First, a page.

When Transylvania University junior Caroline Hawk, a future wildlife conservationist and veterinarian, is asked to name her favorite animal along with the origins of her career path, she admits to being torn between the penguins who gave her entrée into the world of wild animals and the endangered large cats that grip her imagination.
Feeding older penguins by hand allowed Hawk the time and proximity to observe them. As part of her duties as a youth volunteer for the Louisville Zoo, she marveled as their individual personalities emerged. The idea of devoting her life to the care and conservation of wild animals began there and grew at Transy as she became involved in environmental sustainability initiatives on campus.
Given these interests, the shift of her attention last summer to microscopic worms (elegans) and nanoparticles may have seemed a stretch at first. But as soon as she understood how the research project in an environmental toxicology lab could have direct impact on wildlife, the biochemistry major and French minor was eager to jump in and put her Transy skills into practice.
Accepted into the summer SURES (Undergraduate Research Experience in Environmental Health Sciences) program at the University of Kentucky, funded by the National Institute of Health, Hawk joined the effort to develop an environmentally friendly pesticide for commercial agriculture that uses nanoparticles to target specific pests.
In the process, Hawk was able to gauge her abilities in a setting off campus among peers, Ph.D. candidates, postdoc students and professors from multiple disciplines. She saw how Transy had prepared her to make contributions in the lab, and how the breadth and rigor of her liberal arts background made her comfortable communicating with people of all levels and interests.
In terms of academic preparation, Hawk discovered just how much she had learned in her first two years at Transy and how she enjoyed putting the skills and knowledge into practice.
She describes how taking a Quantitative Analytical Chemistry class helped hone her lab techniques to get really efficient results with a very small percentage of error. This came in handy during the research project.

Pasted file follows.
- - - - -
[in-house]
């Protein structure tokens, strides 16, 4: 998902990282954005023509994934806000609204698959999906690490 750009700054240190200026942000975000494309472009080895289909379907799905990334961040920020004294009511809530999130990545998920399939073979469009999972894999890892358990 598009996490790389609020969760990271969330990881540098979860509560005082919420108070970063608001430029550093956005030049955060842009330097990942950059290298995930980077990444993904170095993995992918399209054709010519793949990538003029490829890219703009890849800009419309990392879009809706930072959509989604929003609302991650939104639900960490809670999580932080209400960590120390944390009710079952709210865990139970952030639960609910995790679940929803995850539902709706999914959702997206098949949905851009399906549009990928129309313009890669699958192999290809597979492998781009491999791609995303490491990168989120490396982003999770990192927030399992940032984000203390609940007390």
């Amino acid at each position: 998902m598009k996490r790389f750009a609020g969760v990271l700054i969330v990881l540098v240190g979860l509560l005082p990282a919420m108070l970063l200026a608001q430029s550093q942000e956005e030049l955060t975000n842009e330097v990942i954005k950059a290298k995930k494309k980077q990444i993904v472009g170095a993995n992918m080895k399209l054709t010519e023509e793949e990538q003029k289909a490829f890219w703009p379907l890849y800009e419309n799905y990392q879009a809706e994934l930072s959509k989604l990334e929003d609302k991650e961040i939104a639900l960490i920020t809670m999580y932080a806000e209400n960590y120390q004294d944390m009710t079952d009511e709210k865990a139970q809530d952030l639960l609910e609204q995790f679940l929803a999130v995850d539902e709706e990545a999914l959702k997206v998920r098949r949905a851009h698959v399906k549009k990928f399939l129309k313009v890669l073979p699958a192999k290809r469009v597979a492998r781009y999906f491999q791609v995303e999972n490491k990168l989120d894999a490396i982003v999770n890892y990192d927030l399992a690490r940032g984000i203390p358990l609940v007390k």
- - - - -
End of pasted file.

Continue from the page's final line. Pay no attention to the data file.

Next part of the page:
As a sophomore taking Biologists’ Toolkit, she had learned about biostatistics. As a result, Hawk was able to do the essential work of analyzing the research and translating prodigious amounts of data into usable information. Her summer Ph.D. lab partners had noticed the related software on her computer and remarked on how many undergrads never get that practice.
This fall in Transy’s Biologists’ Toolkit class, Hawk will be a teaching assistant to Professor of Biology James Wagner and a tutor for her peers who may need help using computers to translate data into graphs.
After Transy, she’s considering a dual degree program in veterinarian medicine and a Ph.D. “I can work with animals, hands-on, and contribute toward conservation research for the environment, which is the perfect pathway for my two interests,” she says.
As an additional nod to the usefulness of the liberal arts, she’ll put her knowledge of French to work.
“It’s another weird way the liberal arts thing comes into play,” she says with amused satisfaction. She recalls her adviser encouraging her to think of her knowledge of French as an important tool for her tool belt.
“Funny coincidence,” she says, as she begins to think about fieldwork in Africa. “A lot of the places with wildlife reserves speak French.”
Biologists’ Toolkit: Transy professors Sarah Bray, Paul Duffin and James Wagner developed a sophomore-level course “to focus on the competencies of quantitative reasoning and scientific communication.” Read more about their approach in the article “Thinking deeply about quantitative analysis: Building a Biologists’ Toolkit.”